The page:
Despite reporting better-than-expected profit and revenue in the fourth quarter, Twitter disclosed a decline in monthly active users, which has driven shares down 10% in early trading.

Shares were at $30.71 nearly two hours into the session, on above-average volume. They remain above their 52-week low of $26.19, and had come into today up about 7% this year to date.

Twitter’s user count slumped to 321 million from 330 million in the same quarter a year ago. Executives said the downturn was due to initiatives to prioritize the well-being of the community on the platform, as opposed to just racking up more users.

The company said its report today of monthly active users would be its last, with a switch planned to “monetizable daily active users,” or MDAUs, in future disclosures. The conventional user tally has fallen short of expectations in recent quarters. Last summer, the company’s stock took a hit after it deleted tens of millions of accounts upon determining they were fake or run by bots.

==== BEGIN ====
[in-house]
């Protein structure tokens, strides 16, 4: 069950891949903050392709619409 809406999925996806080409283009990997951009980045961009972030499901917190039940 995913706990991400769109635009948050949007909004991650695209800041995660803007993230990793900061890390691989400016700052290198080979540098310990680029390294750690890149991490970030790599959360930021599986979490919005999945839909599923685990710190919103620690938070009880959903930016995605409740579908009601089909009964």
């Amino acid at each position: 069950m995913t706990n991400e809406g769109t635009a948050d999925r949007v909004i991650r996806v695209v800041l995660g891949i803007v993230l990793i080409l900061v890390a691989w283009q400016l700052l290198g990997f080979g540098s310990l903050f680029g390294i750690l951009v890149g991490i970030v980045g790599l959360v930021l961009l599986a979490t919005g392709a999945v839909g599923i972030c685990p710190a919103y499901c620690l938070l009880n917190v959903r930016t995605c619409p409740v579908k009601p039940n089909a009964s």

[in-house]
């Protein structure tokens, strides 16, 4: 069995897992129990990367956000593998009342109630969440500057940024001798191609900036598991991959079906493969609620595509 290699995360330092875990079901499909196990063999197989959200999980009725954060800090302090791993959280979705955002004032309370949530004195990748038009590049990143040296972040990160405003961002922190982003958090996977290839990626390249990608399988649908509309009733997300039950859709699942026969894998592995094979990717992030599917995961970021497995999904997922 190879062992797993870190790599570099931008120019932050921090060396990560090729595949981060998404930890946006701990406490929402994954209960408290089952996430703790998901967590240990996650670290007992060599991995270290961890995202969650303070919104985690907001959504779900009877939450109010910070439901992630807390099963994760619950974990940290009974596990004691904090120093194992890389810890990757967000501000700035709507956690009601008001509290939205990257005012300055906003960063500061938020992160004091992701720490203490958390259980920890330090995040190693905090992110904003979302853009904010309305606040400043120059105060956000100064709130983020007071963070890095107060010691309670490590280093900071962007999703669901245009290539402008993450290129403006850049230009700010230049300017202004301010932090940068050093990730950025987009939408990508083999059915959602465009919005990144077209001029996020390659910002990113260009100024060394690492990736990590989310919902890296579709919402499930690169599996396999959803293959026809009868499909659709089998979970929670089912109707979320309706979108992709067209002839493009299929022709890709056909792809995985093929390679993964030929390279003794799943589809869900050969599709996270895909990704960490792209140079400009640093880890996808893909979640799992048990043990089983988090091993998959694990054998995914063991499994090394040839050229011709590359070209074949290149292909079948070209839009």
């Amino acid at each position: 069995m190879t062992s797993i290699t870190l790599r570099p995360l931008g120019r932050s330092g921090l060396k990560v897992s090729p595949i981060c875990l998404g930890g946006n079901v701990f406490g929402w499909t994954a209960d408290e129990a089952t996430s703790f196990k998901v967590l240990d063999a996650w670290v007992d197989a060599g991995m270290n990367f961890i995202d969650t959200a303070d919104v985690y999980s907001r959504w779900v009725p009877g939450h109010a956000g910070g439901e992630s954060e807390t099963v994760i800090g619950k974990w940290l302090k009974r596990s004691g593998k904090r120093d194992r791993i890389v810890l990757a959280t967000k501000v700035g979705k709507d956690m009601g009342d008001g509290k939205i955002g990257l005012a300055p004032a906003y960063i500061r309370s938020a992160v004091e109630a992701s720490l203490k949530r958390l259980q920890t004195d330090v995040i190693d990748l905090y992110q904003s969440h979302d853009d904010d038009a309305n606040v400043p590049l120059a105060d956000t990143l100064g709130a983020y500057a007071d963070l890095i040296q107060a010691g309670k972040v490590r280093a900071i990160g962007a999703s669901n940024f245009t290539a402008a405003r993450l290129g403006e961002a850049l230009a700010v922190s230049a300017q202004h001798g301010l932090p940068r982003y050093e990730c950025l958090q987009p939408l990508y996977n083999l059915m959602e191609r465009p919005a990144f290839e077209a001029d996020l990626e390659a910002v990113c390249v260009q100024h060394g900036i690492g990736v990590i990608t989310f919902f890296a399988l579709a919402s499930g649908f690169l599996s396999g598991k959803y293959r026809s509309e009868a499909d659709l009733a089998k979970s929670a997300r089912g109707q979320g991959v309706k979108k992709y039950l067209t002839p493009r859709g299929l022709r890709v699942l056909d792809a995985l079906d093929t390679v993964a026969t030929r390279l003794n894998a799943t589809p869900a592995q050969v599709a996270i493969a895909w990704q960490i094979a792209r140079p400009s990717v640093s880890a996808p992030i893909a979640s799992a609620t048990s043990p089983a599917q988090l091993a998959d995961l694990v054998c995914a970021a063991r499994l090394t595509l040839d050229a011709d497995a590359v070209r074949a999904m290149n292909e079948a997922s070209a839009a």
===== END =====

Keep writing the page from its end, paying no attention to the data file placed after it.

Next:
Total revenue of $909 million was about $40 million higher than the consensus estimate of Wall Street analysts. Adjusted earnings per share of 31 cents exceeded estimates by six cents.

After Facebook and Snap Inc. reported strong quarterly results over the past week, investors were hoping for a trifecta after Twitter disclosed its numbers. The quarterly report, though, offered several reasons for caution in addition to the user trends. Twitter also is forecasting a 20% increase in operating expenses in 2019. The higher costs will enable the company to boost its efforts across “health, conversation, revenue product and sales, and platform,” according to the earnings release.

Total revenue in the first quarter should land between $715 million and $775 million, the company said, a range that was below many analysts’ projections.